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    The fact that Star Trek was prominently featured in at least one RCA ad for color televisions suggests that people in RCA's marketing department at least thought the series could sell color TVs.

    Star Trek certainly had the right audience for being early adopters of color TVs...


     
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  17. Harvey

    Harvey Admiral Admiral

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    Here's some more data, which shows NBC doing very well in terms of viewership among households with color television sets -- but doesn't list Star Trek as a top ten show among these households. Note, however, that this is a Trendex study and not an A.C. Nielsen study. Contrary to what you might have read in the literary works of Cash Markman, these were separate companies with different methodologies in measuring television audiences.

     
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  18. Drone

    Drone Fleet Captain Fleet Captain

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    Maybe not all the time. I believe I've seen a few sources that unequivocally state that Bill Paley found Lost in Space loathsome and moronic from the beginning. If true, I know it's not exactly what you're stating here, but still coming from the head of the network, it must signify something of relevance.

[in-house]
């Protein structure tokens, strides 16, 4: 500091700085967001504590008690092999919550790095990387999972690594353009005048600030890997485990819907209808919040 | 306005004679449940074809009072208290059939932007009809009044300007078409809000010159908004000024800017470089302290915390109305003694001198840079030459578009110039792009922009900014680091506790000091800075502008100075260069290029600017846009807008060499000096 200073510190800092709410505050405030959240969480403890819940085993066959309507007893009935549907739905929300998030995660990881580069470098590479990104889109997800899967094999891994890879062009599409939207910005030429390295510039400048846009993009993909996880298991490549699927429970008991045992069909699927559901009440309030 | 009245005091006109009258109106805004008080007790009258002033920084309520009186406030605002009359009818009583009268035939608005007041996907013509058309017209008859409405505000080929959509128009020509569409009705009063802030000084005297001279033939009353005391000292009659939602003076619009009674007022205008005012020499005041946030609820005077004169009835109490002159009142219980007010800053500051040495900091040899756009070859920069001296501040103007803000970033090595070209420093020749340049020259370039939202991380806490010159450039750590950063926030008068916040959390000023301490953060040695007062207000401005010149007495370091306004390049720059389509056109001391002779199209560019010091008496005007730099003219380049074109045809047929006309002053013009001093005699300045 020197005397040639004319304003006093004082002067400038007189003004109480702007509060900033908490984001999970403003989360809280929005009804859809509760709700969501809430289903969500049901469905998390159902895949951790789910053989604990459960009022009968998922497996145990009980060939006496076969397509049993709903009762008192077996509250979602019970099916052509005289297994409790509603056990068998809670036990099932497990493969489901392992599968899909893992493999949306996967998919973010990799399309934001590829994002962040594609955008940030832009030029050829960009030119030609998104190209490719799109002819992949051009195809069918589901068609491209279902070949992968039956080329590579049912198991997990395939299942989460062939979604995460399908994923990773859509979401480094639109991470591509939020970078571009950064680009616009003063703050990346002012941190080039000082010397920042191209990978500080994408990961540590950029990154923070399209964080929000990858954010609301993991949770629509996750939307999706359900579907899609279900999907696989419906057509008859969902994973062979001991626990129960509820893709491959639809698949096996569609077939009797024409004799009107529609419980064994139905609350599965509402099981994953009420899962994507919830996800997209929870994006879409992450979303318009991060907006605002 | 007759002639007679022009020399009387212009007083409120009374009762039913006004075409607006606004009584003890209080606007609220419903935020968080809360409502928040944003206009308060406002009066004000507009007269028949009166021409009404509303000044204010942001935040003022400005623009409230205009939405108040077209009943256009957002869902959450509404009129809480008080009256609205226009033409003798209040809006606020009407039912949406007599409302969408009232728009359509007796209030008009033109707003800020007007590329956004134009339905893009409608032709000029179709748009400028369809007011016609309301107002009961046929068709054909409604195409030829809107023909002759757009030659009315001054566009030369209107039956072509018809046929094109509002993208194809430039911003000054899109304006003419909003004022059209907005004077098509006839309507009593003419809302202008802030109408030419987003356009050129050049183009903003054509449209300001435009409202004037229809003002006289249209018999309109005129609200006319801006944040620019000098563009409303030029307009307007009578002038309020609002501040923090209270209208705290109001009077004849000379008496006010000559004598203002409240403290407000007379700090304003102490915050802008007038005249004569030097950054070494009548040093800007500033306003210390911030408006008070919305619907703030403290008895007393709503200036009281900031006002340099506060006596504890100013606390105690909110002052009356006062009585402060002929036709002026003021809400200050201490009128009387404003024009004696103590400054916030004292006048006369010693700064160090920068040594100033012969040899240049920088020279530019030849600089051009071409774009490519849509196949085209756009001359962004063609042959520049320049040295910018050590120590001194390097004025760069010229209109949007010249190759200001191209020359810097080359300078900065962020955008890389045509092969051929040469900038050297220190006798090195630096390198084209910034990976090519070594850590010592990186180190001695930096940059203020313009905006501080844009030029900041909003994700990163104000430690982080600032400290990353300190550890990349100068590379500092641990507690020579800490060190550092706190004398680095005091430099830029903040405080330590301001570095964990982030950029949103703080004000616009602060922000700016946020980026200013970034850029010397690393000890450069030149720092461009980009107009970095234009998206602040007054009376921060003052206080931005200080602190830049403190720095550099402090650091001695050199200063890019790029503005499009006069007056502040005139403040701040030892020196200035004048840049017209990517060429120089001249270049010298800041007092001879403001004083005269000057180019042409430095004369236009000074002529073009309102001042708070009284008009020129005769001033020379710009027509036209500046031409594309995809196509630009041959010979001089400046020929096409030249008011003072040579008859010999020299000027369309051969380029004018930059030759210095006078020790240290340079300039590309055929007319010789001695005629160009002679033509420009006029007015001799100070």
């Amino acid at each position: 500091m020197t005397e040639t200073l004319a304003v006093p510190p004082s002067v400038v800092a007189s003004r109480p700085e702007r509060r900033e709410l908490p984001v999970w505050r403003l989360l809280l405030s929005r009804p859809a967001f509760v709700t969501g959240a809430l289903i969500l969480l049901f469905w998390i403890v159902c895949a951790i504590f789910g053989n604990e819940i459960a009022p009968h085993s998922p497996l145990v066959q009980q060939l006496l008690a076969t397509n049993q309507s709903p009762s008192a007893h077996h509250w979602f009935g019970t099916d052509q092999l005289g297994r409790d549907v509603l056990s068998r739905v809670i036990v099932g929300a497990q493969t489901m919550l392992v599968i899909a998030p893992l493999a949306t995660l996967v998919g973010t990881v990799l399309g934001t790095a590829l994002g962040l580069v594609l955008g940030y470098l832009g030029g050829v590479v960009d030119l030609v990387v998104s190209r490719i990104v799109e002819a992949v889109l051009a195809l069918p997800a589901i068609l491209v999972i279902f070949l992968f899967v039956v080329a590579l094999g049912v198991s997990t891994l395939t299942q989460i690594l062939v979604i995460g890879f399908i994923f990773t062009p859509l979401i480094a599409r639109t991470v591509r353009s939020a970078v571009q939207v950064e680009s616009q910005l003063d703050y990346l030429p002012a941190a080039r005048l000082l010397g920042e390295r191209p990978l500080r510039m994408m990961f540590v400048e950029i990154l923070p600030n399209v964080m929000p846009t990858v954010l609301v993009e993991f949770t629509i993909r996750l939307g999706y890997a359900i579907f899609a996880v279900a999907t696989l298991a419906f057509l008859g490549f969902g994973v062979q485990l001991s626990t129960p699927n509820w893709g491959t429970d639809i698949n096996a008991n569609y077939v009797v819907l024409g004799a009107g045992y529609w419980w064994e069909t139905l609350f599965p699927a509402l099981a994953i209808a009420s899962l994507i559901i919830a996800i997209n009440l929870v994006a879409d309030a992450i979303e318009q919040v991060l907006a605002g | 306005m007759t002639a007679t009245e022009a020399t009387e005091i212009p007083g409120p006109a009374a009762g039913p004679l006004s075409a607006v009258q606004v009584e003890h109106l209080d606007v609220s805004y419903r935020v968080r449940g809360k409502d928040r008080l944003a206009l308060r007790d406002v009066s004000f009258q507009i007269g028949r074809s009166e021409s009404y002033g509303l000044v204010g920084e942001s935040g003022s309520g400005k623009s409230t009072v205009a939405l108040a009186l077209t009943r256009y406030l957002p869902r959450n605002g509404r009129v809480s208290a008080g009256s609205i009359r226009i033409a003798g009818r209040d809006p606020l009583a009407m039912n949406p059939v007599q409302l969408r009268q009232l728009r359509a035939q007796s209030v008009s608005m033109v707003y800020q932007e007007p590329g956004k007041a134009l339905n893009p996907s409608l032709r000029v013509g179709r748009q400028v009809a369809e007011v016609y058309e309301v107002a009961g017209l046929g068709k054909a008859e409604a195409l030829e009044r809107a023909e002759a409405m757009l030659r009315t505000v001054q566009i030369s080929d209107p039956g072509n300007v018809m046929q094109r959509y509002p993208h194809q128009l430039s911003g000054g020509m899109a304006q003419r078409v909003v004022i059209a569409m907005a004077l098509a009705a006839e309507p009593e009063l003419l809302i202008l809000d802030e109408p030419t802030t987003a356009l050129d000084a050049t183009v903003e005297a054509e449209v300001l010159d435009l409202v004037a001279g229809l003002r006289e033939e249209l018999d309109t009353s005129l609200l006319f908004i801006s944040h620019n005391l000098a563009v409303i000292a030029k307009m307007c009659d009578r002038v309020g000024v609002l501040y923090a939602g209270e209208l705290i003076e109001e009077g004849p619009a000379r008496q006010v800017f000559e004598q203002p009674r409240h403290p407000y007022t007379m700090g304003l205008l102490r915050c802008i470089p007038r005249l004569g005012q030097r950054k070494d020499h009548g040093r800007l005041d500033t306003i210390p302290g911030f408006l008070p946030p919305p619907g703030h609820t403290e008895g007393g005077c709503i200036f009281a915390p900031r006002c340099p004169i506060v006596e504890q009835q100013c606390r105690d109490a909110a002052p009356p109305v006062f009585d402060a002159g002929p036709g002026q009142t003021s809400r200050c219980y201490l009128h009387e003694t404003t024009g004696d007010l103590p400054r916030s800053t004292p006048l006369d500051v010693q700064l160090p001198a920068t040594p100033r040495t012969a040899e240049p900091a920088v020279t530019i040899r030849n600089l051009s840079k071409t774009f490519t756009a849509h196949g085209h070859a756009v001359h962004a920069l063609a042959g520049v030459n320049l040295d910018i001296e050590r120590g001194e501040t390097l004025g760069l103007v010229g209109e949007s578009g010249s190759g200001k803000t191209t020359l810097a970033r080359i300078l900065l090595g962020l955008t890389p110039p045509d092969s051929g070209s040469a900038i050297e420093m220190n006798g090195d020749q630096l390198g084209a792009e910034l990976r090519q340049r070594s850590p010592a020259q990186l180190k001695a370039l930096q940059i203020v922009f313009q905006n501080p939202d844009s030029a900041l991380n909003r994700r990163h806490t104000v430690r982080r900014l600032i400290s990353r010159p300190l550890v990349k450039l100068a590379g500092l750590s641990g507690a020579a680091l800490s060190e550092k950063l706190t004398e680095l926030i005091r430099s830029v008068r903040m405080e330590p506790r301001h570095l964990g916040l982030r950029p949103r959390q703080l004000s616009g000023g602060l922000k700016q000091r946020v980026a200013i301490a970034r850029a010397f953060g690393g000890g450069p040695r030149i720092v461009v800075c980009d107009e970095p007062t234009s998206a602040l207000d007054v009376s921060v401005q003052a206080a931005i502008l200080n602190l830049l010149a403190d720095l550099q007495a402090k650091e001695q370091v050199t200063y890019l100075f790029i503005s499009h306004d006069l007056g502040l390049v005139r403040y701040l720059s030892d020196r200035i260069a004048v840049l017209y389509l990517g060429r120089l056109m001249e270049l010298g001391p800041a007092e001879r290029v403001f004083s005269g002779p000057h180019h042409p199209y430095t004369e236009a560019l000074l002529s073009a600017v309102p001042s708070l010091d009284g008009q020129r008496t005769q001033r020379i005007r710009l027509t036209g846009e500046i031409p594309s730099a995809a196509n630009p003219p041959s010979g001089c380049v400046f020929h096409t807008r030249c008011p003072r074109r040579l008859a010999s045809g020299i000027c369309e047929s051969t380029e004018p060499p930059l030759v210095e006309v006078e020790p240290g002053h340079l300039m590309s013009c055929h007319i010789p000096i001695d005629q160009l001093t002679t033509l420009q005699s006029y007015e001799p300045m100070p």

I have no standing to dispute the veracity of the figures presented above, but if accurate, it obviously means that Trek was getting absolutely crushed in b&w households. Why might this have been the case? Was the appreciation of its elements so dependent on being seen on color? Perhaps the relative size of the audience cohort described in the NBC press piece that you included a couple of posts ago,

    The NTI Full Analysis Report also shows that it slants strongly toward better-educated, middle and upper income families in urban areas.

    --From a 1967-68 season NBC "publicity folder" for the series

    goes a way in explaining this result. This demographic would be the ones probably much more likely to purchase the color units, simply because of the price factor at that time, and if other, much larger segments of the population were still exclusively watching programs in b&w, then Trek's total audience share would understandably be in the dumper, as was actually the case.